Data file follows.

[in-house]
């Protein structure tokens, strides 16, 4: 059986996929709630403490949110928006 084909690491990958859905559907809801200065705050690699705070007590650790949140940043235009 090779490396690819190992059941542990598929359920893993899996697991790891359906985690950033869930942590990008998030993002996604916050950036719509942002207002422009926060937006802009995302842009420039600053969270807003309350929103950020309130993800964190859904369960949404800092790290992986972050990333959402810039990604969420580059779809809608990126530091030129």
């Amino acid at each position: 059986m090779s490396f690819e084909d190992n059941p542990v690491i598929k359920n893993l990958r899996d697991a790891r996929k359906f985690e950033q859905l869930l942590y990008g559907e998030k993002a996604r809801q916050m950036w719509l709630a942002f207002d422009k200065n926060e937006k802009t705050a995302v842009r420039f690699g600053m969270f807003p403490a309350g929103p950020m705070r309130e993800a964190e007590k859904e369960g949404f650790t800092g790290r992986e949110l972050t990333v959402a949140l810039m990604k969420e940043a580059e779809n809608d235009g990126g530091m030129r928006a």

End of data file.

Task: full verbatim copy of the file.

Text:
[in-house]
């Protein structure tokens, strides 16, 4: 059986996929709630403490949110928006 084909690491990958859905559907809801200065705050690699705070007590650790949140940043235009 090779490396690819190992059941542990598929359920893993899996697991790891359906985690950033869930942590990008998030993002996604916050950036719509942002207002422009926060937006802009995302842009420039600053969270807003309350929103950020309130993800964190859904369960949404800092790290992986972050990333959402810039990604969420580059779809809608990126530091030129």
């Amino acid at each position: 059986m090779s490396f690819e084909d190992n059941p542990v690491i598929k359920n893993l990958r899996d697991a790891r996929k359906f985690e950033q859905l869930l942590y990008g559907e998030k993002a996604r809801q916050m950036w719509l709630a942002f207002d422009k200065n926060e937006k802009t705050a995302v842009r420039f690699g600053m969270f807003p403490a309350g929103p950020m705070r309130e993800a964190e007590k859904e369960g949404f650790t800092g790290r992986e949110l972050t990333v959402a949140l810039m990604k969420e940043a580059e779809n809608d235009g990126g530091m030129r928006a």